Saturday 21 May 2011

On DVD: "Tangled"

Four years ago, Disney had one of their biggest (and most unexpected) live-action hits of recent years with Enchanted, a contemporary fairytale that - like rivals DreamWorks' animated Shrek features - threatened to do something subversive within a very familiar storybook framework. Enchanted arrived at a point when Disney's animated output had withered to practically naught; following the recruitment of Pixar chief John Lasseter, the company then churned out the OK-ish 3D effort Bolt and the very middling The Princess and the Frog, which suggested the Mouse House was now more interested in looking backwards than forward.

Tangled, their Rapunzel rewrite (and the company's fiftieth animated feature, a landmark announced with great fanfare in the opening credits), is itself a throwback to those Disney movies we all went to see in the days before silly 3D glasses, yet it's the first of the films produced under the Lasseter regime to have taken on some of the lessons gained from Enchanted about reconnecting with your core audience. The medium is the now-standard computer animation, complete with the textural novelty (in this instance, the heroine's lustrous, flowing hair) Pixar movies used to boast, but Tangled's essence is broadly traditional. It has a dashing, romantic anti-hero in the thief Flynn Rider, who gets lots of adventure business evading the authorities on horseback, and a self-improving heroine (voiced by Mandy Moore) who both talks with the animals and converses with her wicked-stepmother keeper (Donna Murphy) in the kind of showtunes that have re-entered our cultural discourse thanks to TV's Glee. (I'm guessing someone at the production meetings, presumably with a PhD in synergy, had an eye to turning this into a stage musical at some point in the very near future.)

In this, Tangled gets off to a good start with "When Will My Life Begin?", set to become an anthem for frustrated tweenies everywhere, and the very funny "Mother Knows Best" ("Skip the drama/Come to mama"), before tailing off into sub-Celine syrup. Still, the songs remain the film's best expression of character - in part because these aren't characters you'll likely remember after the next fifty Disney animations, or even after the next ten Disney animations, in the way we still do Dumbo or Baloo or the Seven Dwarfs. This Rapunzel is a fairer, softer, milder redraw of Shrek's ass-kicking Fiona - all hair, she actually looks like Mandy Moore, whether blonde or brunette, which doesn't help her claims for permanency. Flynn Rider has the name of a past screen rake - or a contemporary adult film star - but not very much of the potency. (It's entirely fitting he should eventually reveal his true name as being Eugene Fitzherbert: he very much has the potency of a Eugene Fitzherbert.)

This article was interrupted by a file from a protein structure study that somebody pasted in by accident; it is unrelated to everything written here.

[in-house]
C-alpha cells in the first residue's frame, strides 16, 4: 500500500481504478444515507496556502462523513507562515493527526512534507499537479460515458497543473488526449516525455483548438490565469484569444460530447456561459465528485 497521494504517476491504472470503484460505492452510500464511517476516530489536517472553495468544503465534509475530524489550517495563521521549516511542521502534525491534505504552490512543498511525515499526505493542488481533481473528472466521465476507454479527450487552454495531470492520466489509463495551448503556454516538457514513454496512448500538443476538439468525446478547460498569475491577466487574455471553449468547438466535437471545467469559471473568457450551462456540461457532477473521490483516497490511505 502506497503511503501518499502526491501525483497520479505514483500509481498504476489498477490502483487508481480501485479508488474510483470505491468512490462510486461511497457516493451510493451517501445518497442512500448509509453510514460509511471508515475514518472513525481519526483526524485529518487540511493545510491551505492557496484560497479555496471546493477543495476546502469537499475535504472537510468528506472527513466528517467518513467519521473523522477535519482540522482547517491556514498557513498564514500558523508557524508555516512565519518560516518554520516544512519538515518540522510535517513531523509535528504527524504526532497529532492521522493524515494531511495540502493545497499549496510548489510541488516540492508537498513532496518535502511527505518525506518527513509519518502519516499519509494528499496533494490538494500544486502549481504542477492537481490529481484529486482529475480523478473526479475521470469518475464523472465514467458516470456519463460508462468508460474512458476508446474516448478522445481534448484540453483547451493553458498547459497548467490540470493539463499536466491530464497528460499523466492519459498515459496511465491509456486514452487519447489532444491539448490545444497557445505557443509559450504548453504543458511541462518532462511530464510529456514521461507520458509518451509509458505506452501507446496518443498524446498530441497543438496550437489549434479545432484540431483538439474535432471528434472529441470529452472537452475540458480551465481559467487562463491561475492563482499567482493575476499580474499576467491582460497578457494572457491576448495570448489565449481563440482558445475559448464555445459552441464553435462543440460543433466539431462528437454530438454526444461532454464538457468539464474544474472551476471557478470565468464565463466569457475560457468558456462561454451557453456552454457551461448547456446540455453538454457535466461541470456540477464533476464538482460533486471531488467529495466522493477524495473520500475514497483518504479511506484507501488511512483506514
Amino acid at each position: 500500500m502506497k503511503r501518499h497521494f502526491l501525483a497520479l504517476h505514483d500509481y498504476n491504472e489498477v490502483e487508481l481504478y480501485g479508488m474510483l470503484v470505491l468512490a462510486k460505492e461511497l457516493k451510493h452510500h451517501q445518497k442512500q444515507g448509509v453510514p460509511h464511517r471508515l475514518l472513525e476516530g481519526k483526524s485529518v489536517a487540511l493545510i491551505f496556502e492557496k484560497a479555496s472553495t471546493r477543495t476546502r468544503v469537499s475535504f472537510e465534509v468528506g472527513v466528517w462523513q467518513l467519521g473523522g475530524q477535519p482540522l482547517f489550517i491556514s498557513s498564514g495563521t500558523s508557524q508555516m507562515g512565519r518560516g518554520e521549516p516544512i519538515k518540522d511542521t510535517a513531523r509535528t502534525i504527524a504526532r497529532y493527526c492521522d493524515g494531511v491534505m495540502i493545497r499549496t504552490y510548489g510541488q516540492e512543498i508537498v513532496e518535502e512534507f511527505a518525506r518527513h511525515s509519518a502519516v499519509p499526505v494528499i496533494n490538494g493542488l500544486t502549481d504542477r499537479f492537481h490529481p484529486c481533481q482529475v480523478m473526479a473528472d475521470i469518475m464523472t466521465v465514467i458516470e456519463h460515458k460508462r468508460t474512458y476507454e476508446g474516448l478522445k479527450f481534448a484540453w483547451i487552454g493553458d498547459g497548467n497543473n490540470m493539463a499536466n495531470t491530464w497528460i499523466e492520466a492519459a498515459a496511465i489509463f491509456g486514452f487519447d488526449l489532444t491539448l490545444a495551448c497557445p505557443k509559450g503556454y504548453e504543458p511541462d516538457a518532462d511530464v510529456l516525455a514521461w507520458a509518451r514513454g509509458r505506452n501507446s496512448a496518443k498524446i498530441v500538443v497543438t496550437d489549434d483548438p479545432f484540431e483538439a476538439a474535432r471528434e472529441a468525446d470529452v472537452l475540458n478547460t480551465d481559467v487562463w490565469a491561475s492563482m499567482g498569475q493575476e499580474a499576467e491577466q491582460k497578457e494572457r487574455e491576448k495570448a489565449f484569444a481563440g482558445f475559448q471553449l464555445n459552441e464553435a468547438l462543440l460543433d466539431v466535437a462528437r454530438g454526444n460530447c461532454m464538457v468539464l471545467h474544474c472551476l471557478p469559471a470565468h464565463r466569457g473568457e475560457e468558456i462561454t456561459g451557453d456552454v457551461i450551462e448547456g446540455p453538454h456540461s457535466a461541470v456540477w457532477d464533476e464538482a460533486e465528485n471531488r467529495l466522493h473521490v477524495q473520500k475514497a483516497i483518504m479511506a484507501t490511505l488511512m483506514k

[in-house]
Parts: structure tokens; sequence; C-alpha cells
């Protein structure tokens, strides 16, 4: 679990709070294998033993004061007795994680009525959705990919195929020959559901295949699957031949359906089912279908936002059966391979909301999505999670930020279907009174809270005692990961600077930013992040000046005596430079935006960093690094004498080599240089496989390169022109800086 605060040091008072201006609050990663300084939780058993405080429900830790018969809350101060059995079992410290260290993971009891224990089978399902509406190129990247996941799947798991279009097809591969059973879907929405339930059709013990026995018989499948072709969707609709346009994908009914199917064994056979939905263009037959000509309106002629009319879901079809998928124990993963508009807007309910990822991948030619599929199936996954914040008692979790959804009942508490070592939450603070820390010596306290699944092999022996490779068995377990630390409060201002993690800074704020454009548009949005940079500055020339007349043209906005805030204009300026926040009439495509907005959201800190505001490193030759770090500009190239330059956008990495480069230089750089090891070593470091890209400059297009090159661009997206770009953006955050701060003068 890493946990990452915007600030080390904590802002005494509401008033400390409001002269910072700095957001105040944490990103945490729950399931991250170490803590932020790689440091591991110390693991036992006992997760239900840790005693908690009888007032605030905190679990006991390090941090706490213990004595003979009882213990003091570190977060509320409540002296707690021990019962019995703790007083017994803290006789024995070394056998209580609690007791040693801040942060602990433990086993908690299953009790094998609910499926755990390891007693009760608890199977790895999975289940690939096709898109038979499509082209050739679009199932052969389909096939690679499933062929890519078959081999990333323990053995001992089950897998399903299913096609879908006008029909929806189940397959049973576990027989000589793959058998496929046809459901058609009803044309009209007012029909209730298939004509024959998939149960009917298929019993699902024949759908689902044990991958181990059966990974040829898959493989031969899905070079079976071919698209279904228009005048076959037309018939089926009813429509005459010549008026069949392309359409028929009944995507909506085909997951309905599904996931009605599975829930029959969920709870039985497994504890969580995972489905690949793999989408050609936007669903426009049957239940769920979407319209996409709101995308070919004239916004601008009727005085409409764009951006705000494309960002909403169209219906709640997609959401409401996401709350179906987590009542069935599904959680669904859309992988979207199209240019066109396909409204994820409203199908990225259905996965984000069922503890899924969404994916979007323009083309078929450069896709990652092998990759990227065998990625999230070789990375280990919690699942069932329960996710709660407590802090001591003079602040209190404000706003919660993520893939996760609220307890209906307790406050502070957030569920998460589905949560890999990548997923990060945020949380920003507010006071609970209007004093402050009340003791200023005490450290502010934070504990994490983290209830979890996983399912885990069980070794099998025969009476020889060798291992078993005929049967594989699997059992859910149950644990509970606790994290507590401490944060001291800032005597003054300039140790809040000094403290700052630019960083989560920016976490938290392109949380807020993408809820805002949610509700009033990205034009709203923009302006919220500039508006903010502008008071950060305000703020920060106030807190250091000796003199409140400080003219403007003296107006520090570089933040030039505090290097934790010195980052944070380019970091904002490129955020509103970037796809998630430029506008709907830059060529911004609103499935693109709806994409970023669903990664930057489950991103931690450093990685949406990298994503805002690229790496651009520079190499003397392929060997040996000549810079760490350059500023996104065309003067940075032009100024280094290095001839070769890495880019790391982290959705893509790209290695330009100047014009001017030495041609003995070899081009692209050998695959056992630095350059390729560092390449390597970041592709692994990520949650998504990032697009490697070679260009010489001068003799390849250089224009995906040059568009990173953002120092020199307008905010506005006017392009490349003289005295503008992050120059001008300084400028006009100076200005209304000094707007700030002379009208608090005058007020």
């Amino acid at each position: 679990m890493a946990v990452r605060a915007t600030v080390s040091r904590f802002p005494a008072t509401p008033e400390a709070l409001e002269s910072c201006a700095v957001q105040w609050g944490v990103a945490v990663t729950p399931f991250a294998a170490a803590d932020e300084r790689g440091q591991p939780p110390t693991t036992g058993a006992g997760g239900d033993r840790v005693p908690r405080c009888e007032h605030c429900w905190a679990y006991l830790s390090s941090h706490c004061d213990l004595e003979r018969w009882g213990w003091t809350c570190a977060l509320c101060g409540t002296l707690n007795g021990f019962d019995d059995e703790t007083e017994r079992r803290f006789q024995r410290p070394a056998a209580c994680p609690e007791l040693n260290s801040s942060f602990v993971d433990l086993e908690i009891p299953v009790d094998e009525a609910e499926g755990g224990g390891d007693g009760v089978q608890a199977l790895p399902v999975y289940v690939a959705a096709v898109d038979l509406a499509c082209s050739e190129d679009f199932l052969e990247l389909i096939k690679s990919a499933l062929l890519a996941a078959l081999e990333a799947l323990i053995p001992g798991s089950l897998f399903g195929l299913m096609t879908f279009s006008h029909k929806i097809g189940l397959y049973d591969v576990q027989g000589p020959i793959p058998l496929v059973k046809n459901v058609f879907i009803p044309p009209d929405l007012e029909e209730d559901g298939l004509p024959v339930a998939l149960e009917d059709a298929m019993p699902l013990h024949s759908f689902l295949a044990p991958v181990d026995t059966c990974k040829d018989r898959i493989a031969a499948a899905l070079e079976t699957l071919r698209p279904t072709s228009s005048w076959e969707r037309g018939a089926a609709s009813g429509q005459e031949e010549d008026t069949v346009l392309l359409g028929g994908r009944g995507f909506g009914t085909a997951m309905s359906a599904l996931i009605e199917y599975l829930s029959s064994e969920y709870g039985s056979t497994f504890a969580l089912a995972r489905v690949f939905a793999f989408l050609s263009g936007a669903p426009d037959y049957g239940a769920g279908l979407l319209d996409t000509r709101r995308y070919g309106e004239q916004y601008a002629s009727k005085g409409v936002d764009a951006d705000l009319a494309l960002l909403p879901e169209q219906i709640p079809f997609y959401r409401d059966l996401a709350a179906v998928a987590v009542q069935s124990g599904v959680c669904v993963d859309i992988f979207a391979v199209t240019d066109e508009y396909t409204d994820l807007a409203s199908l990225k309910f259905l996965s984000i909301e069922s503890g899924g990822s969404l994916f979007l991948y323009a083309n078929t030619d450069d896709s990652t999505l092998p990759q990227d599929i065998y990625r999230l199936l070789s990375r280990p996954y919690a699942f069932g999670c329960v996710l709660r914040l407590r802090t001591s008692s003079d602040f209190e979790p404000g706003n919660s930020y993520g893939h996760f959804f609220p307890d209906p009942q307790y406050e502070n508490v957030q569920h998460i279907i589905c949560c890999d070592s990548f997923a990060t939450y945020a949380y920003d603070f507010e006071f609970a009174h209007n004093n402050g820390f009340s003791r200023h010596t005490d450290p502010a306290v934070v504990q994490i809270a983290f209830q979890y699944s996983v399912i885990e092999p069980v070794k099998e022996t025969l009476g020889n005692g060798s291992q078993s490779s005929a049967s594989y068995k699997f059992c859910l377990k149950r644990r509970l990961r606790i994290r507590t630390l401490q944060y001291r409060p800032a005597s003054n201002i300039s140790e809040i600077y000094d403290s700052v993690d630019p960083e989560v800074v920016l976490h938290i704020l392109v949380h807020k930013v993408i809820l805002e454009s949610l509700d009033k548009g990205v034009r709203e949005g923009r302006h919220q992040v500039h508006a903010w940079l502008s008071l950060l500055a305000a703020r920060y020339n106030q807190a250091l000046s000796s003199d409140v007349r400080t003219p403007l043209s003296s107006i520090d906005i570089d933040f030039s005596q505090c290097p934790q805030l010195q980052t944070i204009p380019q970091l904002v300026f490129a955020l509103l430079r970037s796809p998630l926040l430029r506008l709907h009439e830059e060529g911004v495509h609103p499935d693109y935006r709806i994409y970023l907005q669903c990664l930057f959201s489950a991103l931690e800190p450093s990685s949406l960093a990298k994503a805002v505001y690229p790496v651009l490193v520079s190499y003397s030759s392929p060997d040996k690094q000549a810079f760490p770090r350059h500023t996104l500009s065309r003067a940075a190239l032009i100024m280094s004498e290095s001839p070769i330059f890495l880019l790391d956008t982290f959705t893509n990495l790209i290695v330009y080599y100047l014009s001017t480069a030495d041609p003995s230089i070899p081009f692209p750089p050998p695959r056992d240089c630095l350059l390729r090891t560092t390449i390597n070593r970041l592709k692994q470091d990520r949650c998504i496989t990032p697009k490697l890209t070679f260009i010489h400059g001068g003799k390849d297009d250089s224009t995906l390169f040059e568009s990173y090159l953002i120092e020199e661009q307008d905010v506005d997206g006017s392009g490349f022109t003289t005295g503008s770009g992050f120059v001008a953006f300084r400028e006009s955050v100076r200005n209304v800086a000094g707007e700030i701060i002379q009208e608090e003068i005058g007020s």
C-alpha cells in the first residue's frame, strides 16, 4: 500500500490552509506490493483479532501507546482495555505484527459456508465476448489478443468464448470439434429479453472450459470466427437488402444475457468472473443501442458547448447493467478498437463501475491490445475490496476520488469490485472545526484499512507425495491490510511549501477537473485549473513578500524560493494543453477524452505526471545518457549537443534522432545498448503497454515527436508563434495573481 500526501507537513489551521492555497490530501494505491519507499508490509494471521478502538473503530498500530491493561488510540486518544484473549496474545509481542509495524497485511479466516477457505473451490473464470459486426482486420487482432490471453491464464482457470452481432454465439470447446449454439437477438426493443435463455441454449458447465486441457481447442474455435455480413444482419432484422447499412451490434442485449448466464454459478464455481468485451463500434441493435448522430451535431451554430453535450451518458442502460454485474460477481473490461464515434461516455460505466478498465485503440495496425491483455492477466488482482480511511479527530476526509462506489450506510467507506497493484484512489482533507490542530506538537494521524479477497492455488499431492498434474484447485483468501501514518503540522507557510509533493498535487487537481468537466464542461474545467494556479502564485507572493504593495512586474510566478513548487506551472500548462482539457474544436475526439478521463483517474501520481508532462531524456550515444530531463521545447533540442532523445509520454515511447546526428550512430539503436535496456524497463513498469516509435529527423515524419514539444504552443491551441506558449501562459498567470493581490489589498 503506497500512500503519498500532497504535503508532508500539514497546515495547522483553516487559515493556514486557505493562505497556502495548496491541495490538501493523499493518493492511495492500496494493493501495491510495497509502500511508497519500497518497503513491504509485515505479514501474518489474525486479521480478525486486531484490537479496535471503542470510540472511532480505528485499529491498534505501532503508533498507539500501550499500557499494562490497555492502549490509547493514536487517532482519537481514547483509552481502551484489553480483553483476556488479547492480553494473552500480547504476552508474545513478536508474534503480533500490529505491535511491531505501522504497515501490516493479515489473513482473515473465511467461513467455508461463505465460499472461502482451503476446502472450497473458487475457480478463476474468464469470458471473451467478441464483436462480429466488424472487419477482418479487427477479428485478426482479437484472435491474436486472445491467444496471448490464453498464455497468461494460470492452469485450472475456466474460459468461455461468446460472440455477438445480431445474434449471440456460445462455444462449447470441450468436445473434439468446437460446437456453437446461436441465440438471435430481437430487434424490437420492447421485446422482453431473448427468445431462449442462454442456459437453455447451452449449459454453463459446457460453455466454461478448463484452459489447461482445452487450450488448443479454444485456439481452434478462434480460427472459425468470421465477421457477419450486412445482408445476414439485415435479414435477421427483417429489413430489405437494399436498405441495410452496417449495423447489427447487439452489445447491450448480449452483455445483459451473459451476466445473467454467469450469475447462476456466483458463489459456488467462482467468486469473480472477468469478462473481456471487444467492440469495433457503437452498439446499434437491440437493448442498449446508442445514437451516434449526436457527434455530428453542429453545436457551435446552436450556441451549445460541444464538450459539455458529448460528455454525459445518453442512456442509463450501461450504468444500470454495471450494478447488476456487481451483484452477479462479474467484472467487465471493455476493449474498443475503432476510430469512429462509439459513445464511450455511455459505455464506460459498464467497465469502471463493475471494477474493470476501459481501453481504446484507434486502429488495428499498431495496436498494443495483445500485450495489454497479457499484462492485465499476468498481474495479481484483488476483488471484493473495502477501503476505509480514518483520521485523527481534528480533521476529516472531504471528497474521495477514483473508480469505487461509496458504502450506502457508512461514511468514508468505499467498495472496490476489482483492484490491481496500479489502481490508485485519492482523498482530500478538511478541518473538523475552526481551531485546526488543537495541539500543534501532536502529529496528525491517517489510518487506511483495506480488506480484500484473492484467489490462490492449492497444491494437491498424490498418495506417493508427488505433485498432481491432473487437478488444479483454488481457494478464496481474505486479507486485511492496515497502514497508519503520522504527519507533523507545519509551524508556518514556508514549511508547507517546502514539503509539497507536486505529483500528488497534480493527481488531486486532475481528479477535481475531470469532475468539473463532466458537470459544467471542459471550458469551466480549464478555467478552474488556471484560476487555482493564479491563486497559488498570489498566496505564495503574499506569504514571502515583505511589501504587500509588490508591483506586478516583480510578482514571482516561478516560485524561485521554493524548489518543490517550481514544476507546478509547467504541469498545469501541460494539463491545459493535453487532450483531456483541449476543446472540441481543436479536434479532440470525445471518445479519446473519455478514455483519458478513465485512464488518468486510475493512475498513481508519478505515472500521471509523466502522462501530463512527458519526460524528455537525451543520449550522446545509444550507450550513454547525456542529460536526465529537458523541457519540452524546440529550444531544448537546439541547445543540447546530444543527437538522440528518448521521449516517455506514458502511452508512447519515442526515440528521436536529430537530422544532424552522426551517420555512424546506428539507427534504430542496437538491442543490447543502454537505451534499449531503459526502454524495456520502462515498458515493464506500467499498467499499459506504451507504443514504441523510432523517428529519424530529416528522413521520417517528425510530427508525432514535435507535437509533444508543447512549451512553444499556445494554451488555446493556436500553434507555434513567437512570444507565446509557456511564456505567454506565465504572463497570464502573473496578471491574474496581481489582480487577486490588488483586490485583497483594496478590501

Even Murphy's stepmother comes at the end of a long Disney tradition of vain, bony-fingered crones, with only a little more Broadway razzle-dazzle to distinguish herself from her predecessors. As Flynn's line "Sorry lady, I don't do backstory" suggests, Tangled is brisk enough to keep you watching, but also cursory and throwaway-seeming, designed merely to catch the eye before the next 3D product breaks on our screens: even the Chinese lanterns Rapunzel so badly wants to see, though beautiful, flicker and disperse as the film hares onto its next distraction. You could see it as illustrative of the way the industry has changed over the course of these fifty animations. When Uncle Walt first sketched Steamboat Willie, he was doing so for keeps and for fun; Tangled, by contrast, has necessarily to keep one eye on opening-weekend grosses and DVD residuals. To say a certain innocence has been lost scarcely covers it.

Tangled is available on DVD from Monday.

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